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The Coliseum

Even before I had a bucket list, the Coliseum was on my bucket list. The most iconic symbol of Rome screamed out at me to visit since I was a child. Movies with gladiators and other bloody events taking place in front of the emperor and thousands of Romans made me commit to see the place. I was not disappointed.

coliseum

As iconic as it gets.

After eight years of slave labor went into building the largest amphitheatre in the Roman world, it opened in 80 AD with a hundred days of games. Over 9000 wild animals were killed in these inaugural games, besides the gladiators. The floor of the amphitheatre was covered in sand, and is the origin of the word arena, which many of you recognize as the word for sand in Latin based languages. The sand was to make it easy to clean up the blood. Imagine how much blood was shed…

We signed up with a very reputable tour agency called Rome Dark Tours. In fact we took three tours with this group. The guides all have university degrees in either history or archeology, and then must pass a rigorous examination before the government will issue them a guide license. This is actually true all over Italy, and in fact most everywhere we have travelled.

Using a sanctioned, licensed tour agency has one other great advantage. You skip the queue. In fact, you enter the facility earlier than it opens for those who choose to go it alone. I saw the lines of people waiting to get into the Coliseum and other sites as we sauntered by and realized that our enjoyment was about to be enhanced. Also, the guided tours usually allow patrons access to areas where the do-it-yourself folks are simply not allowed. This was the case with the Coliseum, and it made the experience complete.

vomitoreum coliseum

This is where we entered this historic building. Notice the gate is numbered, just like today, it is LIII. The passages leading to the gates were referred to as vomitoreum, for some reason. Maybe it was because of all the people shooting through them. Take a close look. See the holes in the wall? That is where the original marble cladding was attached to the now exposed travertine stone.

Our tour took us from the hypogeum, a series of underground tunnels to hold the animals and slaves, up into the nose bleed sets where the poor people sat to watch the carnage. Neither of these areas are accessible to people who do not believe in paying for a tour.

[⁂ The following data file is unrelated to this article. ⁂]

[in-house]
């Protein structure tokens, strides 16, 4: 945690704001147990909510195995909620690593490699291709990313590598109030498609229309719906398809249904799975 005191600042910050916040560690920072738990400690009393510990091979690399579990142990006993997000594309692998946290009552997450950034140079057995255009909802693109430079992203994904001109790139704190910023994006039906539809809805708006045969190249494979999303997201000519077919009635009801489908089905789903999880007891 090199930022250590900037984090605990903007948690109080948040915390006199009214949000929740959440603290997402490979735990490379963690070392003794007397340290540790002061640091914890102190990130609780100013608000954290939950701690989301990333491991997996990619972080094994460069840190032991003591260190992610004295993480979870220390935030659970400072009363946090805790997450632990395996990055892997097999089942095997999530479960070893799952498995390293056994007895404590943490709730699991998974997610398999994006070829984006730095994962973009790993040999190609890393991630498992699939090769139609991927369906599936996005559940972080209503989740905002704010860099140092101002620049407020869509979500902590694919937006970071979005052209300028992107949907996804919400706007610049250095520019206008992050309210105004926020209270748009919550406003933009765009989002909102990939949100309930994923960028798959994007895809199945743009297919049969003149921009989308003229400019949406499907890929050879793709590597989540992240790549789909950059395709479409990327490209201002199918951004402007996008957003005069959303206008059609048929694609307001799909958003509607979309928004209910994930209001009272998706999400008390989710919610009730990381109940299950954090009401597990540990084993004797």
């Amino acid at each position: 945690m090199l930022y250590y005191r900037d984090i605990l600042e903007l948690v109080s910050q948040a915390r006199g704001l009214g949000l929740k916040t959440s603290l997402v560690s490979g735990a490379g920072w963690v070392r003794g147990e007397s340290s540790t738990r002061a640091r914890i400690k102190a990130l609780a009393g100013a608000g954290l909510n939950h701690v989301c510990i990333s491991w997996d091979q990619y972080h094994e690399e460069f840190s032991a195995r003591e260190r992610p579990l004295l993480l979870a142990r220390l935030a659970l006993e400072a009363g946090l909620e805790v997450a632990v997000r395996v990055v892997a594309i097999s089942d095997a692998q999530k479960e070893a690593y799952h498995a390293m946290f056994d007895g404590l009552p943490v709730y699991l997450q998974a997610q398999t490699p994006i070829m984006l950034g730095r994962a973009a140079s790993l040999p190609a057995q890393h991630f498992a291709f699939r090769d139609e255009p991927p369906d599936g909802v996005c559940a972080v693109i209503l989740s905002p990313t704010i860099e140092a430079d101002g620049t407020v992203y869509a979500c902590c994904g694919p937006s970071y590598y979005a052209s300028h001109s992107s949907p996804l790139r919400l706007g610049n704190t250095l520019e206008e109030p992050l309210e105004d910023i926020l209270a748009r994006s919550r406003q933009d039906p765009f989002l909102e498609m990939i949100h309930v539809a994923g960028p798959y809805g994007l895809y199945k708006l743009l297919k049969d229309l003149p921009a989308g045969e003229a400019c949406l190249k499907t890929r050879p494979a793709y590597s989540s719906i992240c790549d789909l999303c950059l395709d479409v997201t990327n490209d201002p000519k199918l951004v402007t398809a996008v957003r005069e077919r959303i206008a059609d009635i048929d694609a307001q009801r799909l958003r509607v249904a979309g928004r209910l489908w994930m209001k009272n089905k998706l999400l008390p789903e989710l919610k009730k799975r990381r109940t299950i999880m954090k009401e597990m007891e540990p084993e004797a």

hypogeum

This is a portion of the hypogeum.

gladiators

This is the tunnel that comes underground from the training area and dormitories of the gladiators. This is where they waited to be called up to battle.

coliseum

This photo is from are the cheap seats. They were added years after the coliseum opened to allow more access for the 99%. In total the coliseum held 50,000 blood thirsty fans. You can see a reconstruction of the floor, or arena in the distance and the tunnels underneath.

senators seats in the coliseum

This is where the senators sat to watch the carnage. As a reference point I would say they were on the ten yard line, and low.

emporers seats in coliseum

This fifty yardline seat is where the Emperors sat. They were close enough to smell the blood.

The Coliseum saw gladiator fights until the year 484 and animal slaughters until 523. Since then it has suffered from earthquakes and stone robbing to build other edifices in Rome. When you look at the building today what you see is the travertine skeleton. When constructed it was covered in white marble. Most of that was lost to the barbarians or the church who used it in Vatican City. It is currently under a restoration of a type. Paid for by a wealthy man, his efforts have squashed an earlier plan to sell advertising in the form of big billboards inside the amphitheater in order to finance much needed safety and esoteric improvements.

Our tour included a visit to a very historic site next door to the Coliseum, the Roman Forum. The Forum is the ancient roman gathering spot, market area and home to the Senate It is located in a valley between two hills. The first is called Palatine hill. This hill was originally occupied by the first king of Rome, Romulus. The other hill by his rival. Over time the area now known as the Forum was the very center of Roman life, with historical figures such as Cicero, and Nero roaming the cobblestone streets. The cobblestones are still there, and are an invitation to a sprained ankle!

Roman Senate

This is the Senate building in the Forum. This is where Brutus killed Ceasar. You can walk right on the steps where Ceasar died and scream Et Tu Brutus? So I did.

Senate Floor, rome

This is the actual, the real, the ancient Senate floor.

There is so much more to say about the Forum, but I fiddle while my blog burns…get it?

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Next post, the Vatican and the Sistine chapel. After that, the best five hours in Rome, stay tuned.

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